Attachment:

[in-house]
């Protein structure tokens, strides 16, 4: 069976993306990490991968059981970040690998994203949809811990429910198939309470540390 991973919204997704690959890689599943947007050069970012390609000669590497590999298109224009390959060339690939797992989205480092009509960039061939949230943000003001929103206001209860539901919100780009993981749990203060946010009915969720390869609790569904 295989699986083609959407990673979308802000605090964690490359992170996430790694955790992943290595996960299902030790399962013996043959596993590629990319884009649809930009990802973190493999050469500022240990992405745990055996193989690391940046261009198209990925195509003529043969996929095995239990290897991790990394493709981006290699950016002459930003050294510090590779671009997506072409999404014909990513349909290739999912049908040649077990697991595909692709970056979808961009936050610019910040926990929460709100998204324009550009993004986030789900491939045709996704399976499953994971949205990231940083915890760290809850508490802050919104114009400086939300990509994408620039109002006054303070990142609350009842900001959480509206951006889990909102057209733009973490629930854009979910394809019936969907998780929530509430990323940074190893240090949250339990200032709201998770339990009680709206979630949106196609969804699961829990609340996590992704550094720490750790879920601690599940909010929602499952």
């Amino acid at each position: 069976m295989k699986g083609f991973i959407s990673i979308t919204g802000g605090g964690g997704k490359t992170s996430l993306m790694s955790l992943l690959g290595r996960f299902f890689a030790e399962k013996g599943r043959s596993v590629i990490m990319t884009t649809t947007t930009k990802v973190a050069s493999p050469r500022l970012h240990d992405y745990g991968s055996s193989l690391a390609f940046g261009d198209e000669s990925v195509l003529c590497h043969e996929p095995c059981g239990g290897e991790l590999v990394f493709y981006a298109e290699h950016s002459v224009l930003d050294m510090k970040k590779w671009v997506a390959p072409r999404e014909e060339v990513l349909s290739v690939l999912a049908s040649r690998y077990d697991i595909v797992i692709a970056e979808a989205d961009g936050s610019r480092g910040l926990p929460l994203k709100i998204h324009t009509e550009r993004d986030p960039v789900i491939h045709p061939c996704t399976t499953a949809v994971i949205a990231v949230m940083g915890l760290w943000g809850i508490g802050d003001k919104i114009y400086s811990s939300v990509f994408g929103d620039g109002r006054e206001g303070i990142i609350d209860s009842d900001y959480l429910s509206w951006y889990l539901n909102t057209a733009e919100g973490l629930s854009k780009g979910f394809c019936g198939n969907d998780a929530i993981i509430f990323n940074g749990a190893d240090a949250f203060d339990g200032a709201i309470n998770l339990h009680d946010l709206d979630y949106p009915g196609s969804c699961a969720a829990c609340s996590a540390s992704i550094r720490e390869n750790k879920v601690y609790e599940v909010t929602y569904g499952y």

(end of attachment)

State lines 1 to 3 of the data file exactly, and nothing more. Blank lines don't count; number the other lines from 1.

[in-house]
């Protein structure tokens, strides 16, 4: 069976993306990490991968059981970040690998994203949809811990429910198939309470540390 991973919204997704690959890689599943947007050069970012390609000669590497590999298109224009390959060339690939797992989205480092009509960039061939949230943000003001929103206001209860539901919100780009993981749990203060946010009915969720390869609790569904 295989699986083609959407990673979308802000605090964690490359992170996430790694955790992943290595996960299902030790399962013996043959596993590629990319884009649809930009990802973190493999050469500022240990992405745990055996193989690391940046261009198209990925195509003529043969996929095995239990290897991790990394493709981006290699950016002459930003050294510090590779671009997506072409999404014909990513349909290739999912049908040649077990697991595909692709970056979808961009936050610019910040926990929460709100998204324009550009993004986030789900491939045709996704399976499953994971949205990231940083915890760290809850508490802050919104114009400086939300990509994408620039109002006054303070990142609350009842900001959480509206951006889990909102057209733009973490629930854009979910394809019936969907998780929530509430990323940074190893240090949250339990200032709201998770339990009680709206979630949106196609969804699961829990609340996590992704550094720490750790879920601690599940909010929602499952």
């Amino acid at each position: 069976m295989k699986g083609f991973i959407s990673i979308t919204g802000g605090g964690g997704k490359t992170s996430l993306m790694s955790l992943l690959g290595r996960f299902f890689a030790e399962k013996g599943r043959s596993v590629i990490m990319t884009t649809t947007t930009k990802v973190a050069s493999p050469r500022l970012h240990d992405y745990g991968s055996s193989l690391a390609f940046g261009d198209e000669s990925v195509l003529c590497h043969e996929p095995c059981g239990g290897e991790l590999v990394f493709y981006a298109e290699h950016s002459v224009l930003d050294m510090k970040k590779w671009v997506a390959p072409r999404e014909e060339v990513l349909s290739v690939l999912a049908s040649r690998y077990d697991i595909v797992i692709a970056e979808a989205d961009g936050s610019r480092g910040l926990p929460l994203k709100i998204h324009t009509e550009r993004d986030p960039v789900i491939h045709p061939c996704t399976t499953a949809v994971i949205a990231v949230m940083g915890l760290w943000g809850i508490g802050d003001k919104i114009y400086s811990s939300v990509f994408g929103d620039g109002r006054e206001g303070i990142i609350d209860s009842d900001y959480l429910s509206w951006y889990l539901n909102t057209a733009e919100g973490l629930s854009k780009g979910f394809c019936g198939n969907d998780a929530i993981i509430f990323n940074g749990a190893d240090a949250f203060d339990g200032a709201i309470n998770l339990h009680d946010l709206d979630y949106p009915g196609s969804c699961a969720a829990c609340s996590a540390s992704i550094r720490e390869n750790k879920v601690y609790e599940v909010t929602y569904g499952y």